Joining FORCES is the FORCE newsletter with news, views and supportive information for individuals concerned about hereditary breast and ovarian cancer.
by Drea Thew
We did it again! Our second annual Joining FORCEs Against Hereditary Cancer conference was held in Tampa on May 18 and 19, 2007. More than 350 people—members of high-risk families, health care providers, and patient advocates—traveled from 36 states, seven countries, and four continents to attend.
The conference had something for everyone, including continuing education credits offered to nurses and genetic counselors. Our 35 speakers included expert researchers, clinicians, psychologists, and patient activists who shared up-to-date and inspiring information for individuals concerned with issues of hereditary breast and ovarian cancer.
Our mornings began with presentations by experts in cancer and hereditary cancer syndromes. Dr. Rebecca Sutphen’s “Ovarian Cancer Detection” session introduced current efforts to develop a screening test for ovarian cancer. Dr. Christina Annunziata of the National Cancer Institute presented encouraging information about PARP inhibitors, new agents to specifically treat cancer in BRCA mutation carriers, and pending clinical trials for treatment of hereditary breast and ovarian cancer. Dr. Judy Garber’s “Cancer Risk, Before and After” overview described how different management options affect cancer risk in BRCA carriers. Dr. Steven Narod presented his research on BRCA mutations and how hormones influence cancer risk.
Afternoons were filled with a variety of smaller, more focused sessions covering nearly every conceivable aspect of hereditary breast and ovarian cancer. Attendees learned about the most current research on risk and medical decision-making for high-risk individuals. “BRCA and Other Cancers” by pancreatic cancer expert Dr. Jason Klapman, for example, described a newly-opened clinical trial for pancreatic cancer detection. Researcher Dr. Cathy Phelan spoke about the risks BRCA carriers have beyond breast and ovarian cancer, and Dr. Karen Lu presented options for lowering ovarian cancer risk in BRCA carriers. Dr. Andrew Kaunitz gave a thorough overview of symptoms and management of menopause; he also included an overview of menopause research, identifying studies that are relevant to our community. Several plastic surgeons were also on hand to explain cutting-edge reconstructive techniques.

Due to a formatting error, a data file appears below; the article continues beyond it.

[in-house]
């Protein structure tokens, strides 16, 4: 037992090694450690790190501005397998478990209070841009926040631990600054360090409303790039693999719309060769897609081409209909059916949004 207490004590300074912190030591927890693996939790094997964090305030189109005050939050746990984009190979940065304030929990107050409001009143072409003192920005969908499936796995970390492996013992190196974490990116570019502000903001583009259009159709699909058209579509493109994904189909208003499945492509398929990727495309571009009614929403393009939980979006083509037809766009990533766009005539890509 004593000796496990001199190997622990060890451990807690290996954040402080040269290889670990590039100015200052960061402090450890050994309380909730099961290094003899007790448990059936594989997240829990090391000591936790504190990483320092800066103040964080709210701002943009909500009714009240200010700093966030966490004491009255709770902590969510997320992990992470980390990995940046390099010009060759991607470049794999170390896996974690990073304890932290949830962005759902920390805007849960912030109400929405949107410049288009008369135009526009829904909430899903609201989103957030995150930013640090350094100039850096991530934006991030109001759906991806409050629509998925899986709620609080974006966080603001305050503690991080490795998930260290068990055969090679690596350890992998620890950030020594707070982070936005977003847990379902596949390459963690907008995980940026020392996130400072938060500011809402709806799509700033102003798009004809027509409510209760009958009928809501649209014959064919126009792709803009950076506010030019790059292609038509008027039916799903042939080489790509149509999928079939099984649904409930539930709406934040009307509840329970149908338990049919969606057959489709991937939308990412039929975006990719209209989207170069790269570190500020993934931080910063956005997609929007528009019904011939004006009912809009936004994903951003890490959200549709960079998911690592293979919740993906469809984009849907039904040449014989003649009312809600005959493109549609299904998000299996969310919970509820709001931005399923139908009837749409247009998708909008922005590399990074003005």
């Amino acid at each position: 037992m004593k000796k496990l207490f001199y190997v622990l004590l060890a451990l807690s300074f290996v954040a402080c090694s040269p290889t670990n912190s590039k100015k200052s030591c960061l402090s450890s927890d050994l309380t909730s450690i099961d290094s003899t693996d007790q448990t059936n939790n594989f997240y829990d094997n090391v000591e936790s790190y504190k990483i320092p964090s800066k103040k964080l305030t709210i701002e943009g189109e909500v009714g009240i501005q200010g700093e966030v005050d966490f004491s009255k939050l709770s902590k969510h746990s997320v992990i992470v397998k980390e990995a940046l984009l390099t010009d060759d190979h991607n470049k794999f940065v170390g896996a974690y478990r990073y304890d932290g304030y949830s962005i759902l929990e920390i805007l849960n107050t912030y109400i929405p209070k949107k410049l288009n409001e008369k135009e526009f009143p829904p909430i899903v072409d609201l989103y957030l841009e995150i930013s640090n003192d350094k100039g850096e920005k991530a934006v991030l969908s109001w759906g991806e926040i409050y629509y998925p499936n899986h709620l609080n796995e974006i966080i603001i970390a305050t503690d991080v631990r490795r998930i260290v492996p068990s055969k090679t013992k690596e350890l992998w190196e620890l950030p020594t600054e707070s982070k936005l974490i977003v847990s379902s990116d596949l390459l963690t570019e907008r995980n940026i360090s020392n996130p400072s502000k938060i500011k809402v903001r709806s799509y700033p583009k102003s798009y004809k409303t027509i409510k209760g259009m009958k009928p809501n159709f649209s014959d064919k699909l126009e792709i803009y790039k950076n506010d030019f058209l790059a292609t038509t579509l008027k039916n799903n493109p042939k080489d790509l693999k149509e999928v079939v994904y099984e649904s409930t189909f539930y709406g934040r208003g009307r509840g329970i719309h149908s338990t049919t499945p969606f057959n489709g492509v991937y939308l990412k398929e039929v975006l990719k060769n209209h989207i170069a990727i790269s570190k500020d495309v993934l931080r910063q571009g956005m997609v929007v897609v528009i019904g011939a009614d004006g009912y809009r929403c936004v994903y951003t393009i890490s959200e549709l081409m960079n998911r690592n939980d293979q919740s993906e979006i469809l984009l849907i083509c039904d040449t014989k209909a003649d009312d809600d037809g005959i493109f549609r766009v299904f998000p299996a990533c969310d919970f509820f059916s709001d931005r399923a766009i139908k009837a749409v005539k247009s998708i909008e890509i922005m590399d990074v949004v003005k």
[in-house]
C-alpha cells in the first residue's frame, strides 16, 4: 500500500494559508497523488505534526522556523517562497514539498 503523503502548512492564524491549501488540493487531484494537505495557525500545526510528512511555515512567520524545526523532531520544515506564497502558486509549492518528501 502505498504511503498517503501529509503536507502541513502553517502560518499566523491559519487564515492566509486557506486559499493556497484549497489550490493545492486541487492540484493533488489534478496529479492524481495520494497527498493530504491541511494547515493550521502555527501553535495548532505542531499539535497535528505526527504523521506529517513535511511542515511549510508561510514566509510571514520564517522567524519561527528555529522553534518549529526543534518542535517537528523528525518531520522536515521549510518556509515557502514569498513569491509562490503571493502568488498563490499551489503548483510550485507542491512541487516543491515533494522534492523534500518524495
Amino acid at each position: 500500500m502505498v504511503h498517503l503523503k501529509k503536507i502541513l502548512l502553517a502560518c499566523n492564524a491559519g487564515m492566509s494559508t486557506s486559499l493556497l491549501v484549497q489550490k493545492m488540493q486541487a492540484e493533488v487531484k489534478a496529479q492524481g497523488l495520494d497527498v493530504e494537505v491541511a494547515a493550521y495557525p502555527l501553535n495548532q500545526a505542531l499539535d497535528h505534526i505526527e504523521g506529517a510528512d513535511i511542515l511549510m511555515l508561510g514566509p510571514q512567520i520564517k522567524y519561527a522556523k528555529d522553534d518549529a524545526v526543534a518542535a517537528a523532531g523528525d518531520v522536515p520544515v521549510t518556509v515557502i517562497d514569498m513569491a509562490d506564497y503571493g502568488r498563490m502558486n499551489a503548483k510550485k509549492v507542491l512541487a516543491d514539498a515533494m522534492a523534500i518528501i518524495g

Networking with others can be a profound and rewarding conference experience, and our attendees had plenty of opportunity to do so. Whether mingling during breaks or meeting in sessions, participants discovered they shared concerns and benefited from the experiences of others. A popular roundtable session provided ample opportunity to speak one-on-one with physicians, researchers and other experts.
Several sessions explored the emotional aspects of living with hereditary cancer. Kathy Steligo’s workshop showed participants how to use writing techniques to find power and comfort while confronting their cancer-related fears. Psychologist Dr. Karen Hurley, whose work focuses on high-risk families, discussed ways to share cancer and risk information with children. She and Dr. Rebekah Hamilton joined forces to give specific insights to young previvors who are coping with risk. FORCE’s program, Looking Back, Living Forward, premiered at this conference. Andrew Filippone, Marnie Breecker, and Lauren Dubin presented film clips from the documentary Mina and the Family Treasure, and guided us through the process of thinking about, collecting, and documenting family stories and medical information. The conference closed with powerful footage from Joanna Rudnick’s film in progress, In the Family.
If you’re concerned about hereditary breast and ovarian cancer, the Joining FORCEs conference is the most pertinent information you’ll find under one roof. And, once again, we’ll hold our fundraising gala at the Florida Aquarium. It’s a chance to enjoy music, great food and the company of presenters and attendees alike in a festive, family-oriented—and “fishy”—atmosphere. Proceeds help us continue to provide FORCE services and programs.